NuvaRing Case Results in $100 Million Settlement
Merk & Co. (MRK) has agreed to pay $100 million to settle several thousand lawsuits alleging that the contraceptive device NuvaRing resulted in potentially fatal blood clots.
Information about the Nuvaring Lawsuits
The women accused New Jersey-based Merck of selling the birth control product while knowing it posed a higher risk of heart attack-inducing blood clots than competing products.
According to Bloomberg, the plaintiffs contended that there are close to a dozen studies showing the type of progestin used in the device can double a patient’s risk of blood clots. They also argued that such clots could cause heart attacks or travel to the lungs, potentially resulting in death.
The family of a Nebraska mother who used NuvaRing sued Merk in 2010, after the woman was found dead due to a blood clot in her lung. In their lawsuit the family alleged that Merk misled users about the risks.
NuvaRing Case Consolidaiton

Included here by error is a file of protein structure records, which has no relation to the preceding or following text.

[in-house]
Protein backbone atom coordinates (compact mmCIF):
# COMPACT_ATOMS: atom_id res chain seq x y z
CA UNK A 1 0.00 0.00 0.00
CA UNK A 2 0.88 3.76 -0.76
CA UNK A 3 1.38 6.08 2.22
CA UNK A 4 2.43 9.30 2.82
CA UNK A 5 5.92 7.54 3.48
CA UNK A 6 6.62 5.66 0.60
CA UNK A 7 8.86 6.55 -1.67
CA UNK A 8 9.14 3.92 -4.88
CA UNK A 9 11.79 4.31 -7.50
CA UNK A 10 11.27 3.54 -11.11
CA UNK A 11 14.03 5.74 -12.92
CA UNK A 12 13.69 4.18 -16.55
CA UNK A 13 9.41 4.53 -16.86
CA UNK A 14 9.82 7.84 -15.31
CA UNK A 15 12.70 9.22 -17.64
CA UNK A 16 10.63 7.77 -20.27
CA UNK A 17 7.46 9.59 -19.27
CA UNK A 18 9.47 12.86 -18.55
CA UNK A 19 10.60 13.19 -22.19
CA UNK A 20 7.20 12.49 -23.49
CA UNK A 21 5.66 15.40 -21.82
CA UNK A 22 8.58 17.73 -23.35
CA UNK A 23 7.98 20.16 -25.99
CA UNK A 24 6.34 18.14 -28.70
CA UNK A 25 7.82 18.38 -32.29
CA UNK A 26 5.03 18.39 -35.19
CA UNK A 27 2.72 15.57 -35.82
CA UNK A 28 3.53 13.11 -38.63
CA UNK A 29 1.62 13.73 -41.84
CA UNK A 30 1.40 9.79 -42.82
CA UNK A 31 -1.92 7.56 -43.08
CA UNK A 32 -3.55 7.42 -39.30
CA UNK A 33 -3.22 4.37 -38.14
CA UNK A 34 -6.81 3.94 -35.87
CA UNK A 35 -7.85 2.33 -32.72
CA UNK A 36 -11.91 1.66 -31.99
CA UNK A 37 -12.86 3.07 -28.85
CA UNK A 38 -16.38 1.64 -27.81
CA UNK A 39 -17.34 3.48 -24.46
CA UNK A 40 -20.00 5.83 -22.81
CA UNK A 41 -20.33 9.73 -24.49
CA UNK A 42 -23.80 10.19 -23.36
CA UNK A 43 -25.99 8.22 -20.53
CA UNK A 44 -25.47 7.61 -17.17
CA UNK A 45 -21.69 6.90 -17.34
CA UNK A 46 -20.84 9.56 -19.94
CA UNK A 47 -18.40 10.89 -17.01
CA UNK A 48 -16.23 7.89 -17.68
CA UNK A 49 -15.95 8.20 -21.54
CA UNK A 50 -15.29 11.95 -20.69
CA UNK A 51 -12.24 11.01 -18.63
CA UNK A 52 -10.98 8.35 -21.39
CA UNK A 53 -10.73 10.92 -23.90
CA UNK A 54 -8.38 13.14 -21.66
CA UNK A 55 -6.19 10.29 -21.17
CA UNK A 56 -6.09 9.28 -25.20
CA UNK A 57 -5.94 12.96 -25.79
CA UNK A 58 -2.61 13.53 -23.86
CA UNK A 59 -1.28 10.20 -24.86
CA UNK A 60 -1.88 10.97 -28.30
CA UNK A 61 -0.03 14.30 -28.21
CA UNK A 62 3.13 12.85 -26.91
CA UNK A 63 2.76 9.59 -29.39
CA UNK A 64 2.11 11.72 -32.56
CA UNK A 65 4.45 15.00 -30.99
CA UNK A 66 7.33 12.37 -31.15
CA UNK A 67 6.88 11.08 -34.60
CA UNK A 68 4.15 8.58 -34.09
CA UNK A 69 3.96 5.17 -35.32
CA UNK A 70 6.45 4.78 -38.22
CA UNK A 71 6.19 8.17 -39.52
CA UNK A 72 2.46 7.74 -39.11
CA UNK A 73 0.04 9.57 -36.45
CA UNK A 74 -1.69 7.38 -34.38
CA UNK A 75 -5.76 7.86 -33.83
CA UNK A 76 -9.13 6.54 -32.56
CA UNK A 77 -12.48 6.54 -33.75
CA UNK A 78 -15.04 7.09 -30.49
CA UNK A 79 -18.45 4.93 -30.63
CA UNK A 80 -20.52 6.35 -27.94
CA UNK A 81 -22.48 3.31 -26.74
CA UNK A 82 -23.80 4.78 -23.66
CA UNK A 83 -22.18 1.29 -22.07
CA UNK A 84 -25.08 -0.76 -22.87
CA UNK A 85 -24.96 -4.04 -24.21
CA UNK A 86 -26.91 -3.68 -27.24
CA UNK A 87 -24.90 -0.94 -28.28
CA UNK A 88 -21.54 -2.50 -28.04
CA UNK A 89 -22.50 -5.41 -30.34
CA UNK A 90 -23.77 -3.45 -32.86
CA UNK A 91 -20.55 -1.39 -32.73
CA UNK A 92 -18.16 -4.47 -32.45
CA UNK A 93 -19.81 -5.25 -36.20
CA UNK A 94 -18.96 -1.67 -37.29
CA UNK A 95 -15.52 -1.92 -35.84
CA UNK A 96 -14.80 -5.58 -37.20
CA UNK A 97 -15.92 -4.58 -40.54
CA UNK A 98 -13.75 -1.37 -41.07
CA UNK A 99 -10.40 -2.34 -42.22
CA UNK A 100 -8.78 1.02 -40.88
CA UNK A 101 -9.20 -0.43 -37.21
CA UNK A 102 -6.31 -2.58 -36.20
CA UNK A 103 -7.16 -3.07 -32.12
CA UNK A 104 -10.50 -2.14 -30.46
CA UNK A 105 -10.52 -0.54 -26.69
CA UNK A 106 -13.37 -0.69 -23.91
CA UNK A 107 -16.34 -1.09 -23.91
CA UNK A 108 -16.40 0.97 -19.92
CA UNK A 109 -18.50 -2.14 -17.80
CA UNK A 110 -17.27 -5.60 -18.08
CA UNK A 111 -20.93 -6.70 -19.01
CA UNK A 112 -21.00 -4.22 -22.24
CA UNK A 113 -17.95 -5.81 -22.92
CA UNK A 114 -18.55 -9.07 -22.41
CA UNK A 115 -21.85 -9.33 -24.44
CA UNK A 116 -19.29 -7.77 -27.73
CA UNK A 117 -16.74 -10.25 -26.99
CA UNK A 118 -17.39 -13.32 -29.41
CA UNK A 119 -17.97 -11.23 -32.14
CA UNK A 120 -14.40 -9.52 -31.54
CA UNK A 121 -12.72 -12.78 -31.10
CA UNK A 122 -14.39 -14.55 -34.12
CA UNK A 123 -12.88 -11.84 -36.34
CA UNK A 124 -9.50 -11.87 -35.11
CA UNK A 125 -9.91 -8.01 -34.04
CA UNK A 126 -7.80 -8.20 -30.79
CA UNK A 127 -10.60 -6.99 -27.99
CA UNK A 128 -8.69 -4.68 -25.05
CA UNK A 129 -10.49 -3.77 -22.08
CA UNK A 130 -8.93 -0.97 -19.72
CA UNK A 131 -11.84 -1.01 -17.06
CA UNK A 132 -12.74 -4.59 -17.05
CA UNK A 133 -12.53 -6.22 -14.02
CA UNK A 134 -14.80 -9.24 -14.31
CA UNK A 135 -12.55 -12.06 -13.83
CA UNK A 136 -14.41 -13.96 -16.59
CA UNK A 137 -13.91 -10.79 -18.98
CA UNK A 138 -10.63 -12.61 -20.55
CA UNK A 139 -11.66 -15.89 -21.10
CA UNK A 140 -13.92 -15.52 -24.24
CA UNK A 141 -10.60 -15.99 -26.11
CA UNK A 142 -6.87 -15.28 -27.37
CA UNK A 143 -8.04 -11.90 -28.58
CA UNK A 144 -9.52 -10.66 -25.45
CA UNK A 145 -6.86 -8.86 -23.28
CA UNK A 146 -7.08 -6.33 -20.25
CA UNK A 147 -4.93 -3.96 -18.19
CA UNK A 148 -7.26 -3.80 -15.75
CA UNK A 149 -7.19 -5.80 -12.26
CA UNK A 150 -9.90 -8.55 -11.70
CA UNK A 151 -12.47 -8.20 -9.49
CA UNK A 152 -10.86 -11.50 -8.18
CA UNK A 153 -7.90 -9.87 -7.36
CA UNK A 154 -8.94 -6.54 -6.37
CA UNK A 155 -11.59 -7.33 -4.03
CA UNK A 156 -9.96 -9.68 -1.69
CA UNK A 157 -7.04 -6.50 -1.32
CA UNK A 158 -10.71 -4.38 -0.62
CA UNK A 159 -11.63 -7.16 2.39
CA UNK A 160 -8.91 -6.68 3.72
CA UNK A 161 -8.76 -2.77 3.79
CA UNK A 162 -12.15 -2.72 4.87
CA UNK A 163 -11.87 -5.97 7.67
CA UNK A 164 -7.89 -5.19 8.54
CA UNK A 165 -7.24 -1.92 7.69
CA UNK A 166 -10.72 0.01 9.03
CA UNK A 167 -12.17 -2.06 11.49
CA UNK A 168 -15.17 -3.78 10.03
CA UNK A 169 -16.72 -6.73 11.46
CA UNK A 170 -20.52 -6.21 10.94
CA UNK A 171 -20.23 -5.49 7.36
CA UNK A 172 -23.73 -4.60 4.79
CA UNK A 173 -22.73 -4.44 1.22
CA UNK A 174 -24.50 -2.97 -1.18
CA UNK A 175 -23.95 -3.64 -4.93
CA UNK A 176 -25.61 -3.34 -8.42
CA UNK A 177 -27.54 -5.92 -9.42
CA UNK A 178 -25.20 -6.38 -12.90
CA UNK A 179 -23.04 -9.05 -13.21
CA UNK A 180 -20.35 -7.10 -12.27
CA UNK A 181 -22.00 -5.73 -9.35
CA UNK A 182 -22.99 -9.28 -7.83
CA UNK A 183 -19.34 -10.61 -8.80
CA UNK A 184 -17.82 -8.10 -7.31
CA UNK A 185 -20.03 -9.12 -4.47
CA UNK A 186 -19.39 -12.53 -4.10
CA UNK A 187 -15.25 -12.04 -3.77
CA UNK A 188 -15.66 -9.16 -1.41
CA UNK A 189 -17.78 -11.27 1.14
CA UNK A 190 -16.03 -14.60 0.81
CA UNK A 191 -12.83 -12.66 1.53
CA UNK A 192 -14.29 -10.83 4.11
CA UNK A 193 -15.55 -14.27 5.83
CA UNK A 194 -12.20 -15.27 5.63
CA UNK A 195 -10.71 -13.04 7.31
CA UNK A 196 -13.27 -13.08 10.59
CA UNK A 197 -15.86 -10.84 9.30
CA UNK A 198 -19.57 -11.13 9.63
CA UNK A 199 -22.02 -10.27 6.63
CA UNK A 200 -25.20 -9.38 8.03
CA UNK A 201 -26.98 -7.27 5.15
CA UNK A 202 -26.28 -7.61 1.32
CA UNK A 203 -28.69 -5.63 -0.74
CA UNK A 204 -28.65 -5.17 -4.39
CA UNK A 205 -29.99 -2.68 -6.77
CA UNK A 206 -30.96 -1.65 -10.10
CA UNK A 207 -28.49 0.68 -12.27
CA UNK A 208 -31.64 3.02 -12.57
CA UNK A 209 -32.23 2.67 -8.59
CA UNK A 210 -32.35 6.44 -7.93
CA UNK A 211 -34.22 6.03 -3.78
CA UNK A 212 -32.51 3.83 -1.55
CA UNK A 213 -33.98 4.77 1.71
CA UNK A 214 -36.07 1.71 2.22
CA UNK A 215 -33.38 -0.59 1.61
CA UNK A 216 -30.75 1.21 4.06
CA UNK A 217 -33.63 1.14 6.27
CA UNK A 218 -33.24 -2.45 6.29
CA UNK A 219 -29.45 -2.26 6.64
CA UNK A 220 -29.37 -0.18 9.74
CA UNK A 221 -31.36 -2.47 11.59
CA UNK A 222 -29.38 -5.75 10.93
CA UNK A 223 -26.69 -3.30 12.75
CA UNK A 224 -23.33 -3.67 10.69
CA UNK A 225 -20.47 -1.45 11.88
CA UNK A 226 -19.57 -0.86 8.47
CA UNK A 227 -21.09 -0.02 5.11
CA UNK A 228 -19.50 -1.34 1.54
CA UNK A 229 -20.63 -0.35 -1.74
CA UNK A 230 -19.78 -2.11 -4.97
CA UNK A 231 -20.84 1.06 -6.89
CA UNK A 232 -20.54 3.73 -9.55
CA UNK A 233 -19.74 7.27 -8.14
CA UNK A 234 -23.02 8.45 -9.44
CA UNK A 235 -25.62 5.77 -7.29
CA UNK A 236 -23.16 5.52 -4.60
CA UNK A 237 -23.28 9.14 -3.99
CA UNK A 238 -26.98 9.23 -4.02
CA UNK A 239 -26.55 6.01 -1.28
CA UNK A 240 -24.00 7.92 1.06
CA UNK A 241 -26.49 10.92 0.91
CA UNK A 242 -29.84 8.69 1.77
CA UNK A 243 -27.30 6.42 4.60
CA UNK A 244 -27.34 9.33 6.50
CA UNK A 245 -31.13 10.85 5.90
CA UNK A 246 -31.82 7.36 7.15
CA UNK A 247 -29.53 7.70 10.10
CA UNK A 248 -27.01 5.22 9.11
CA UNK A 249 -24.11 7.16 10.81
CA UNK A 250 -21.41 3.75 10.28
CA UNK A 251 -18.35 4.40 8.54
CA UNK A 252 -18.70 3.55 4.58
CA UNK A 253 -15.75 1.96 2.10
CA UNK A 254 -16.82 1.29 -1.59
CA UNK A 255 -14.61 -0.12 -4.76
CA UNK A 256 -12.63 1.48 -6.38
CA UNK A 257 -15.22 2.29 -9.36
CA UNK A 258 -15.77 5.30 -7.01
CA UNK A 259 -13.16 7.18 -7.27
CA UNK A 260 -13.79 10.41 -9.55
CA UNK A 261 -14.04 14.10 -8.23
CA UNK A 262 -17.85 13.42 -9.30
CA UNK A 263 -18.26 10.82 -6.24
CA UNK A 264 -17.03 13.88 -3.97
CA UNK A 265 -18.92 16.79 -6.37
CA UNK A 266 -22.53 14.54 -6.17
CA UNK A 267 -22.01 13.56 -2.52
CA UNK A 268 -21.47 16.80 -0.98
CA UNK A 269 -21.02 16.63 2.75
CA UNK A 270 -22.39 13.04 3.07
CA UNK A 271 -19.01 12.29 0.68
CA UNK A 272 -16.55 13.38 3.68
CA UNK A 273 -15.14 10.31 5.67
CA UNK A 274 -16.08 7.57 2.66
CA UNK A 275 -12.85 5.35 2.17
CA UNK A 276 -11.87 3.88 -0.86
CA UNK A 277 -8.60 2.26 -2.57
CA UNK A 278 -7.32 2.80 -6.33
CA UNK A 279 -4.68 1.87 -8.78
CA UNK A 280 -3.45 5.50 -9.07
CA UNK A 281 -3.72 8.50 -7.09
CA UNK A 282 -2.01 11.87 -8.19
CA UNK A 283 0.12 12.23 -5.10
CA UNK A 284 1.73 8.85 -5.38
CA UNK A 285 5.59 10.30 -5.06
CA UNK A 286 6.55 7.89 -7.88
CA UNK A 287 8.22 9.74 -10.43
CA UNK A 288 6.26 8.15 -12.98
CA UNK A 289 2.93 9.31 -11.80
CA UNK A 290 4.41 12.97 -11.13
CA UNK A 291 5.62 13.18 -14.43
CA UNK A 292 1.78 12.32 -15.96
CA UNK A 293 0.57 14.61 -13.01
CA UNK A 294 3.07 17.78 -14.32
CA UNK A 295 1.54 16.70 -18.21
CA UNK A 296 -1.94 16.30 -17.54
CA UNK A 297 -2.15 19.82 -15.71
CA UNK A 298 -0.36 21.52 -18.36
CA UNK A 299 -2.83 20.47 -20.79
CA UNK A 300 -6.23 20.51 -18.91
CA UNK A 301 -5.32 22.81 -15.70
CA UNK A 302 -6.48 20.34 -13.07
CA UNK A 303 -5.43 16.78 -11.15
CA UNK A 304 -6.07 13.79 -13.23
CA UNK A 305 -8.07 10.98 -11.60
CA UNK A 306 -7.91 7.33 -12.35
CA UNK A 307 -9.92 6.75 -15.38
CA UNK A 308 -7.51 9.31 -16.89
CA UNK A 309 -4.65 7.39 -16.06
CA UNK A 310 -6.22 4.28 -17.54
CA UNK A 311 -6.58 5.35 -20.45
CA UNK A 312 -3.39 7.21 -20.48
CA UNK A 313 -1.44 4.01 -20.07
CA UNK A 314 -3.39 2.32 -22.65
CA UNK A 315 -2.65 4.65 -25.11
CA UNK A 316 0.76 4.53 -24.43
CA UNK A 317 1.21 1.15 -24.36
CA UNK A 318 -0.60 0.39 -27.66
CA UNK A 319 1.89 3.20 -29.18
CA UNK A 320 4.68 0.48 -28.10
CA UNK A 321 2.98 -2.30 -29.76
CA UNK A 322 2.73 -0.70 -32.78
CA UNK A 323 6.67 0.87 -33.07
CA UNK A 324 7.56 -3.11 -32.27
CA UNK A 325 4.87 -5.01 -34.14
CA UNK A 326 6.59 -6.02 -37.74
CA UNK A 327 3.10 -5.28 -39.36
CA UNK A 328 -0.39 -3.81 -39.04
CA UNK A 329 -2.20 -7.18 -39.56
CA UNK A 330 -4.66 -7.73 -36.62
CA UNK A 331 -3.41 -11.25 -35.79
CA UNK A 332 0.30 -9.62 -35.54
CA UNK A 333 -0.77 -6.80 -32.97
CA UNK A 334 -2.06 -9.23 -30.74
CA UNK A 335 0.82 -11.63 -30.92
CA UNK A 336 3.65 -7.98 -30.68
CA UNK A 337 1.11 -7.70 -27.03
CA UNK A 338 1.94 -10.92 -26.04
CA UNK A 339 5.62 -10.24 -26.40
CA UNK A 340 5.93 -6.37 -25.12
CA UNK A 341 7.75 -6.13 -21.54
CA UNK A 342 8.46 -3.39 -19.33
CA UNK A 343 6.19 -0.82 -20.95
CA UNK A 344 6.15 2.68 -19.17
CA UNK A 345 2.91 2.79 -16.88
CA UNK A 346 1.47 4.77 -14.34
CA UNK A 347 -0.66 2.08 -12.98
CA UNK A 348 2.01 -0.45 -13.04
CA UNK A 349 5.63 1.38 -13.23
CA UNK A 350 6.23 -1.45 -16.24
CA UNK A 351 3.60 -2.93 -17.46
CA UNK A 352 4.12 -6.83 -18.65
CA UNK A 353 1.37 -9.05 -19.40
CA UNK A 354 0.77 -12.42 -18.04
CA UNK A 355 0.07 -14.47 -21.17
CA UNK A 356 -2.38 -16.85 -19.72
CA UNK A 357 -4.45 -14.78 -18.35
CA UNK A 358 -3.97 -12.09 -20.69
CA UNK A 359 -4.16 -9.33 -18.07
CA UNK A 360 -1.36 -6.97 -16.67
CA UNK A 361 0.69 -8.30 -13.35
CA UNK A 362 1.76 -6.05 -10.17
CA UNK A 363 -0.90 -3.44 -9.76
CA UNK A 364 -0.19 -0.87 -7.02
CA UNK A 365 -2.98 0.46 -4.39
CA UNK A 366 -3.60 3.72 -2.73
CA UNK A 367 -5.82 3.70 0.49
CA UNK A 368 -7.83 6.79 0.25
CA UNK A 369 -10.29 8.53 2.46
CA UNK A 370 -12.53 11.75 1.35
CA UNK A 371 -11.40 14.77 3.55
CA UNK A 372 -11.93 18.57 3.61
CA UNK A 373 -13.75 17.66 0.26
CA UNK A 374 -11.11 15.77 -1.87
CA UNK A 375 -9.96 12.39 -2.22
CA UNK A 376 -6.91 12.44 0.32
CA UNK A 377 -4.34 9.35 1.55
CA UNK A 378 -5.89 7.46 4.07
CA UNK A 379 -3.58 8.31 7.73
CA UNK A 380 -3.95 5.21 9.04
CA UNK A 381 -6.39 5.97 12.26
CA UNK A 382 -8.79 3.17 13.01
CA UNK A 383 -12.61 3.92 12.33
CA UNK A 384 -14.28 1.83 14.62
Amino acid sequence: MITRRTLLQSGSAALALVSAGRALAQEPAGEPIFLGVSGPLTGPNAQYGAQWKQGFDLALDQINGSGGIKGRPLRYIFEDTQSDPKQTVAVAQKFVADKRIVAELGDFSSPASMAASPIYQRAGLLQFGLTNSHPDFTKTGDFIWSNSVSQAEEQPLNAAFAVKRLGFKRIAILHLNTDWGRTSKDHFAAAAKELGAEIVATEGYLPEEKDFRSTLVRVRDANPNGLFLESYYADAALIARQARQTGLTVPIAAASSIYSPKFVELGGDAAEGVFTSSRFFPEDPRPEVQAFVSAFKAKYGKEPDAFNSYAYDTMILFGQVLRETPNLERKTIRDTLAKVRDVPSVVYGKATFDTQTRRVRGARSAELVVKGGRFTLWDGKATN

U.S. District Judge Rodney Sippel of St. Louis, Missouri was in charge of overseeing the pre-trial information exchanges of more than 1,500 NuvaRing lawsuits dating back to 2008.
More than 200 additional suits were consolidated in New Jersey state court before Judge Brian Martinotti in Hackensack.
Marinotti previously threw out seven NuvaRing cases set as the first suits to go on trial after finding that the women failed to show that the device caused their injuries.
He also claimed that the plaintiffs could not show that doctors would not have prescribed the device had Merck included the information about the blood clots.
Merck to Pay Less than Other Companies
- The current will resolve cases in federal and state courts in Missouri and New Jersey, and will provide an average payout of more than $58,000 per case.
- Should the settlement be approved, Merck will end up paying a lot less than Bayer was required to in order to resolved similar lawsuits involving the contraceptives Yaz and Yasmin.
- Merck has not yet commented on the settlement.
- NuvaRing is a hormonal-vaginal contraceptive that combines both estrogen and progestin in a ring to prevent pregnancy.
- The product was previously linked in a 2011 report conducted by the U.S. Food & Drug Administration that showed there is a higher risk for blood clots.
- The product has been sold in the U.S since 2001.